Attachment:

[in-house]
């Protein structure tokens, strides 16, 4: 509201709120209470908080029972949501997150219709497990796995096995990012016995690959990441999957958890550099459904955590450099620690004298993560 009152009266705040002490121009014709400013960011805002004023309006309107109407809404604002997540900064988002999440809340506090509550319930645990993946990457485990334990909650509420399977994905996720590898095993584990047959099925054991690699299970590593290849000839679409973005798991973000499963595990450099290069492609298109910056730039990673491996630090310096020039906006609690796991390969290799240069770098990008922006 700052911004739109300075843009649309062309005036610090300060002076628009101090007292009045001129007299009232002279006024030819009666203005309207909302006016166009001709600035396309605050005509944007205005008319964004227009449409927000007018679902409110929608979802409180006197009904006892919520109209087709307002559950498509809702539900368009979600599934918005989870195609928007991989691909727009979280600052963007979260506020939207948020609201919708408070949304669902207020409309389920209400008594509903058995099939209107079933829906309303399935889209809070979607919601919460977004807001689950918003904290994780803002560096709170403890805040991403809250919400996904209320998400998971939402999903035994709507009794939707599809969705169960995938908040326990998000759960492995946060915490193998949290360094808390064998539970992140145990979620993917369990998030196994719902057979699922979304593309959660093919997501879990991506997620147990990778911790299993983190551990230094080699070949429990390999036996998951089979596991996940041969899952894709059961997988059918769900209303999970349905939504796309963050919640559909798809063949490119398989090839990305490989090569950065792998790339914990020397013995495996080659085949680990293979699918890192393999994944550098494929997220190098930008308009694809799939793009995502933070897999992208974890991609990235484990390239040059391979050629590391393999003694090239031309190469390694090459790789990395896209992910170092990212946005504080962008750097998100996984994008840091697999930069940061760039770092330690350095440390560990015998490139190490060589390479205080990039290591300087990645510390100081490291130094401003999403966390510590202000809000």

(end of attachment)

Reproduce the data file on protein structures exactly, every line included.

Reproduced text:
[in-house]
């Protein structure tokens, strides 16, 4: 509201709120209470908080029972949501997150219709497990796995096995990012016995690959990441999957958890550099459904955590450099620690004298993560 009152009266705040002490121009014709400013960011805002004023309006309107109407809404604002997540900064988002999440809340506090509550319930645990993946990457485990334990909650509420399977994905996720590898095993584990047959099925054991690699299970590593290849000839679409973005798991973000499963595990450099290069492609298109910056730039990673491996630090310096020039906006609690796991390969290799240069770098990008922006 700052911004739109300075843009649309062309005036610090300060002076628009101090007292009045001129007299009232002279006024030819009666203005309207909302006016166009001709600035396309605050005509944007205005008319964004227009449409927000007018679902409110929608979802409180006197009904006892919520109209087709307002559950498509809702539900368009979600599934918005989870195609928007991989691909727009979280600052963007979260506020939207948020609201919708408070949304669902207020409309389920209400008594509903058995099939209107079933829906309303399935889209809070979607919601919460977004807001689950918003904290994780803002560096709170403890805040991403809250919400996904209320998400998971939402999903035994709507009794939707599809969705169960995938908040326990998000759960492995946060915490193998949290360094808390064998539970992140145990979620993917369990998030196994719902057979699922979304593309959660093919997501879990991506997620147990990778911790299993983190551990230094080699070949429990390999036996998951089979596991996940041969899952894709059961997988059918769900209303999970349905939504796309963050919640559909798809063949490119398989090839990305490989090569950065792998790339914990020397013995495996080659085949680990293979699918890192393999994944550098494929997220190098930008308009694809799939793009995502933070897999992208974890991609990235484990390239040059391979050629590391393999003694090239031309190469390694090459790789990395896209992910170092990212946005504080962008750097998100996984994008840091697999930069940061760039770092330690350095440390560990015998490139190490060589390479205080990039290591300087990645510390100081490291130094401003999403966390510590202000809000």